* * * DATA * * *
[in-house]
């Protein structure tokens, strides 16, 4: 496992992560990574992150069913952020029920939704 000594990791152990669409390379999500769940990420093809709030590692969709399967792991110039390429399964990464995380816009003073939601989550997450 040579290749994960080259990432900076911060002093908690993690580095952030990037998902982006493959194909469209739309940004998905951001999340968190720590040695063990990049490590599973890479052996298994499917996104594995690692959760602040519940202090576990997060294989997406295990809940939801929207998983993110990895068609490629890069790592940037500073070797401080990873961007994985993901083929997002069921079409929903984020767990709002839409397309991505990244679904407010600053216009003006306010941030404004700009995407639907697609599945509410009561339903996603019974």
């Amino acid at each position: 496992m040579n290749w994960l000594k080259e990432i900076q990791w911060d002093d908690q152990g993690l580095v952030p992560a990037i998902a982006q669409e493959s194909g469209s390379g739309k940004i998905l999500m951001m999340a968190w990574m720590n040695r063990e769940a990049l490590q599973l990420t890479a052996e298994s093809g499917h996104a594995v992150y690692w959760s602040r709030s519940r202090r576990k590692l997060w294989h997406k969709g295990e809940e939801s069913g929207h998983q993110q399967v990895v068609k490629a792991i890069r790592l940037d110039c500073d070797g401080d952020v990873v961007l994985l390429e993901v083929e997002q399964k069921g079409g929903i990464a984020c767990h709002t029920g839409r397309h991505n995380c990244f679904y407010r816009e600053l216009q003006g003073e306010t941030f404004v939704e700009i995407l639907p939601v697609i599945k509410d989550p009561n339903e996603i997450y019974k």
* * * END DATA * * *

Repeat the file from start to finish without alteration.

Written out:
[in-house]
């Protein structure tokens, strides 16, 4: 496992992560990574992150069913952020029920939704 000594990791152990669409390379999500769940990420093809709030590692969709399967792991110039390429399964990464995380816009003073939601989550997450 040579290749994960080259990432900076911060002093908690993690580095952030990037998902982006493959194909469209739309940004998905951001999340968190720590040695063990990049490590599973890479052996298994499917996104594995690692959760602040519940202090576990997060294989997406295990809940939801929207998983993110990895068609490629890069790592940037500073070797401080990873961007994985993901083929997002069921079409929903984020767990709002839409397309991505990244679904407010600053216009003006306010941030404004700009995407639907697609599945509410009561339903996603019974």
């Amino acid at each position: 496992m040579n290749w994960l000594k080259e990432i900076q990791w911060d002093d908690q152990g993690l580095v952030p992560a990037i998902a982006q669409e493959s194909g469209s390379g739309k940004i998905l999500m951001m999340a968190w990574m720590n040695r063990e769940a990049l490590q599973l990420t890479a052996e298994s093809g499917h996104a594995v992150y690692w959760s602040r709030s519940r202090r576990k590692l997060w294989h997406k969709g295990e809940e939801s069913g929207h998983q993110q399967v990895v068609k490629a792991i890069r790592l940037d110039c500073d070797g401080d952020v990873v961007l994985l390429e993901v083929e997002q399964k069921g079409g929903i990464a984020c767990h709002t029920g839409r397309h991505n995380c990244f679904y407010r816009e600053l216009q003006g003073e306010t941030f404004v939704e700009i995407l639907p939601v697609i599945k509410d989550p009561n339903e996603i997450y019974k």